He also said that if there was a large financial package from the U.K. government for Jaguar and Land Rover then, "there should be commensurate level of representation from them," which had to be negotiated and worked out.
An ill-fated, two decade-old strategy is about to end. When Ford hands over the keys to Jaguar and Land Rover (J-LR), it will end its troubled journey with the high-performance premium car brands, which have failed to pull in expected profits despite large investments.
Tata Motors is expected to finalise a deal for the two companies for just over $2 billion. However, recent reports indicate that the price might be higher than previously thought. Tata Motors is said to be looking for financing worth $3 billion to fund the deal. The Financial Times reports that Tata Motors's advisors on the J-LR deal, JP Morgan and Citigroup, have received instructions to arrange for funding from banks.
What worries investors is that Tata Motors may be stretching itself. This is a critical year for the company. In January, Tata Motors introduced its ultra-cheap car — Nano — to heavy national and global interest. It simultaneously launched a new platform for the Indica, its best selling passenger car. Later this year, it will also launch the World Truck, a project that has been under development with South Korean subsidiary, Tata Daewoo.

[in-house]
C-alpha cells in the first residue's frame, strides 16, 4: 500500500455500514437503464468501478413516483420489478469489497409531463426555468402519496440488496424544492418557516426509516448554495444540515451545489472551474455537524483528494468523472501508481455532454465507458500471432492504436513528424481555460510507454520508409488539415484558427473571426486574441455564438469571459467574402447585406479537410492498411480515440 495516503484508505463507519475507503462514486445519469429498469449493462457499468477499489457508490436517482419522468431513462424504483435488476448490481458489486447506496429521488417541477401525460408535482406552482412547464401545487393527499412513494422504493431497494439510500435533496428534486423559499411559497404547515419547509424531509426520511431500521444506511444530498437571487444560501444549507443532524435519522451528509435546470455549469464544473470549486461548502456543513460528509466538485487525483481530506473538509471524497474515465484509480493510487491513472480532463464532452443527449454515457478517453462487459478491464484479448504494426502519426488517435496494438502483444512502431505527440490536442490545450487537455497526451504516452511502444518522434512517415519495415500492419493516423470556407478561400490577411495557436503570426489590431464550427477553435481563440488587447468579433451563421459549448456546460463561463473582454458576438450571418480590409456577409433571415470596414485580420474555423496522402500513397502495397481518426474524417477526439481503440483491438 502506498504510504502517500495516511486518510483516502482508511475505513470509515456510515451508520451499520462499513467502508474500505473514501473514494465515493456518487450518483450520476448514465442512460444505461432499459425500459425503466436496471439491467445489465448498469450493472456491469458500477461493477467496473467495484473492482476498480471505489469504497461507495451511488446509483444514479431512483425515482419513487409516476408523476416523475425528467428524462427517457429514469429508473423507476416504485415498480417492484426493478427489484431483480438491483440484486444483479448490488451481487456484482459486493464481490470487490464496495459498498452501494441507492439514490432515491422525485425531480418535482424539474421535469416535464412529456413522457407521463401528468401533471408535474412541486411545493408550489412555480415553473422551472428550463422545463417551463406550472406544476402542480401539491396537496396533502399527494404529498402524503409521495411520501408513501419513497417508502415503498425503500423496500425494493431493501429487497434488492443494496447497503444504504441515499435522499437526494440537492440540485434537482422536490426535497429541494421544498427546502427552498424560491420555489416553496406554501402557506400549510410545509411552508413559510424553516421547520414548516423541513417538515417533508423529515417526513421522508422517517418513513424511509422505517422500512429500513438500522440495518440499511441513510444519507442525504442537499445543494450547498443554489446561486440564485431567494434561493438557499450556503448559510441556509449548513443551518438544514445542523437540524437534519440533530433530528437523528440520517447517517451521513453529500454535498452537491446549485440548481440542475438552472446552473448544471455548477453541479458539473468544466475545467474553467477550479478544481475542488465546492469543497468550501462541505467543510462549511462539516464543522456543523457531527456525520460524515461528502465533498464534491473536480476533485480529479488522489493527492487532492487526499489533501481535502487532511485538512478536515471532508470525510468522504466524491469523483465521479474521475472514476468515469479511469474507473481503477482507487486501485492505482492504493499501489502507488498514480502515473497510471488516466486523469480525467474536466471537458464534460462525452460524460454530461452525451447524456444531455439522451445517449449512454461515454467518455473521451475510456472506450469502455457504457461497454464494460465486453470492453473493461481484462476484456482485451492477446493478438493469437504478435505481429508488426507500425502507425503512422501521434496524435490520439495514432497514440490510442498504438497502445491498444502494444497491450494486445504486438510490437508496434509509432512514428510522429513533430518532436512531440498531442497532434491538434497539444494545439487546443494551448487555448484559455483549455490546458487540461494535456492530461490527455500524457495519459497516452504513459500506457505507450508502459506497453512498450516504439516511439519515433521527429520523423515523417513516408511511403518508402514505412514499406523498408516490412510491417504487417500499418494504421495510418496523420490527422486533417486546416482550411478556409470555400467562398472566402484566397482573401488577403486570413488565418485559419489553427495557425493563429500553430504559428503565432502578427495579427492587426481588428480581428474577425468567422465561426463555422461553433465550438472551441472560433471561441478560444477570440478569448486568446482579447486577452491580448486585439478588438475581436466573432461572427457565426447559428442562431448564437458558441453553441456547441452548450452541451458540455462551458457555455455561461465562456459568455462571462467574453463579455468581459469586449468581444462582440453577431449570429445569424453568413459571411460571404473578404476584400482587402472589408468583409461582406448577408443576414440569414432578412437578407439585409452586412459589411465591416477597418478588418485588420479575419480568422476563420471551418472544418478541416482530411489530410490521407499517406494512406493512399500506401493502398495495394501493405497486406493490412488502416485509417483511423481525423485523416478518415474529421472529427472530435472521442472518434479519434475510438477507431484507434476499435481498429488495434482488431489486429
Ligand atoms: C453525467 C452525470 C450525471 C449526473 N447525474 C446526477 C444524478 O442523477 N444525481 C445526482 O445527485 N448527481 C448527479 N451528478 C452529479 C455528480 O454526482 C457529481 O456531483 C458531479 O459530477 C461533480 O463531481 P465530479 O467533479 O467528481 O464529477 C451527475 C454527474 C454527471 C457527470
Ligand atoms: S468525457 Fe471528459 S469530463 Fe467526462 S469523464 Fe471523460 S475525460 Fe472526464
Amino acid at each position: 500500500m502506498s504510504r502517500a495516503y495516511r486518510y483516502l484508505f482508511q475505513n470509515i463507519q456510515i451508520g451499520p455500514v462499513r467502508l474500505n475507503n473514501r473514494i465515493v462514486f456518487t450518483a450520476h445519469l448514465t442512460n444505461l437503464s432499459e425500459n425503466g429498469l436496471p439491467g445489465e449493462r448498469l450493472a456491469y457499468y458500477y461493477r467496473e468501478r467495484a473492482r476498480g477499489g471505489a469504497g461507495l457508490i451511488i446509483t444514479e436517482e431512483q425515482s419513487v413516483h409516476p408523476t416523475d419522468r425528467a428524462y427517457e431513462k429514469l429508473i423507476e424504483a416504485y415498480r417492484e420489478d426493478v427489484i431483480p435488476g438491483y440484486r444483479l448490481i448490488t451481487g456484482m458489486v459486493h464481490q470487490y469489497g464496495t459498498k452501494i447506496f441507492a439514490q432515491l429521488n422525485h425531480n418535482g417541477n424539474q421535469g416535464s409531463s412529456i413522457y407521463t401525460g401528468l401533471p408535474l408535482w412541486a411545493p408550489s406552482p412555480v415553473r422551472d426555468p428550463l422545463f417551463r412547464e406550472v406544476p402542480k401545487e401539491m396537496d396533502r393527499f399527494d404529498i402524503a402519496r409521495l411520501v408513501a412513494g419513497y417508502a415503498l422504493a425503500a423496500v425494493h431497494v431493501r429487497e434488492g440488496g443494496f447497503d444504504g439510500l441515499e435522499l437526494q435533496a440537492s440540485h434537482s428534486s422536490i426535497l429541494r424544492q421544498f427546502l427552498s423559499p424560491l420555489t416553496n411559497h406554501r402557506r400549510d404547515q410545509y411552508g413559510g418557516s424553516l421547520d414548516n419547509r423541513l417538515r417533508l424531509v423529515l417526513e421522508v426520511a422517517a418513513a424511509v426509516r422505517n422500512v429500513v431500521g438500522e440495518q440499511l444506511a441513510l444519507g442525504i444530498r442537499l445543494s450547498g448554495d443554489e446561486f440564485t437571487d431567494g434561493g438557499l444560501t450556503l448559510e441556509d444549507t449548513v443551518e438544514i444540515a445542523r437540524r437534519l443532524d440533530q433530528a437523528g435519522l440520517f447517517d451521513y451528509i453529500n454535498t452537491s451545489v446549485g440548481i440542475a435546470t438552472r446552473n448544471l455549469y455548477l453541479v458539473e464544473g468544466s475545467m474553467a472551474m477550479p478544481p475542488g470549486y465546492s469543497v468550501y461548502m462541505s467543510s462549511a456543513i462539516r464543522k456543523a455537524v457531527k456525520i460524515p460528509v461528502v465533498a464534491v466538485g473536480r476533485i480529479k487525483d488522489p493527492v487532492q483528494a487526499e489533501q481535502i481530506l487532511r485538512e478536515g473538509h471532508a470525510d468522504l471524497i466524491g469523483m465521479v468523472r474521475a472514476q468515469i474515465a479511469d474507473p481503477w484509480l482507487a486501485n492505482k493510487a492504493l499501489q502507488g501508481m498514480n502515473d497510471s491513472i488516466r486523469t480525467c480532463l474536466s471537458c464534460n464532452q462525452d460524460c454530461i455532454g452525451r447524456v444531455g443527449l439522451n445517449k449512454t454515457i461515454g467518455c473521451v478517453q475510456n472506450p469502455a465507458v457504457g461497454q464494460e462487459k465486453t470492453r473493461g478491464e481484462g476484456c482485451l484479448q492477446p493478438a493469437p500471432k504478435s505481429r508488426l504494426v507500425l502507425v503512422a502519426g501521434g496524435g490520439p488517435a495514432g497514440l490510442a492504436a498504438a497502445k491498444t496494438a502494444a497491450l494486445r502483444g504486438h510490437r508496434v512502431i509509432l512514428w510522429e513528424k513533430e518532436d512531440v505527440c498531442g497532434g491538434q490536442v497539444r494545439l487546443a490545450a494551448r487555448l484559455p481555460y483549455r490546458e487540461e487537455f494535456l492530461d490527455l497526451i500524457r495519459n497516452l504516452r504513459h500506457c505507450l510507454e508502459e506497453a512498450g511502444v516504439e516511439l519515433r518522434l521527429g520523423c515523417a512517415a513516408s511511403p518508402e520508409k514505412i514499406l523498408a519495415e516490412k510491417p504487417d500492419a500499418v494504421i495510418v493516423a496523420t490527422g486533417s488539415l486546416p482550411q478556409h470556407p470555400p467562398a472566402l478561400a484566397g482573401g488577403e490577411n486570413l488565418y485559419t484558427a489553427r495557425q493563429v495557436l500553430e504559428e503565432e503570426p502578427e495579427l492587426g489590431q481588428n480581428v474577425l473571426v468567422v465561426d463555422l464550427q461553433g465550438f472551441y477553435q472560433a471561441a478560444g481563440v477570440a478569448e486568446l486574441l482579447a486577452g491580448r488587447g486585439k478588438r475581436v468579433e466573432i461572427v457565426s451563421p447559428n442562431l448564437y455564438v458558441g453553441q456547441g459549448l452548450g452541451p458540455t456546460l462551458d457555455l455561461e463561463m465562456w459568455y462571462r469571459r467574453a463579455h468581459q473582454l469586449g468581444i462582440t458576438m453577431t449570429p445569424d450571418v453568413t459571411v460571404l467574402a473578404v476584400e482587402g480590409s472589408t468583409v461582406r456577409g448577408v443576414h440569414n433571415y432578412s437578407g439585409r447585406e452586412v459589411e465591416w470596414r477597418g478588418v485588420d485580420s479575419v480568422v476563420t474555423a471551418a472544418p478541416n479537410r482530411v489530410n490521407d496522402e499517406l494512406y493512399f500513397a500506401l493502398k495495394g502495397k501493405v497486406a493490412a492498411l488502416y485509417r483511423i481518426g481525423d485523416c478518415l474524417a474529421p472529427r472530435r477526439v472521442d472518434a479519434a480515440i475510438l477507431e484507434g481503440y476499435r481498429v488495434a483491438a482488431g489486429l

“Investors have not taken this deal positively as it will put a lot of pressure on Tata Motors' highly leveraged balance sheet,” says Aniket Mhatre, an analyst with financial services firm, Prabhudas Lilladher. “Also, the Nano won't be profitable for at least the first two-three years. The combined effect is expected to put pressure on Tata Motor's margins and profitability.”
In January, shortly after Tata Motors was made the preferred bidder for J-LR, credit rating firm Crisil downgraded the company's long-term debt ratings to a ‘negative watch'. It said that the deal would be challenging for Tata Motors as a significant portion of combined revenues would come from two newly acquired companies where Tata Motors had “yet to build and demonstrate capabilities”. The company's stock has dropped 7.9 per cent to Rs 702.65 per share on the year to date.
What happens next depends on how well Tata Motors can handle the acquisition and service the considerable debt it will assume.
The group is known to retain the services of the current management team after taking over companies. This is exactly what happened when Tata acquired Spanish bus makers Hispano Carrocera and South Korean truck makers Daewoo Commercial Vehicles. Tata executives have likely already approached Jaguar's top management team to secure their services beyond the acquisition.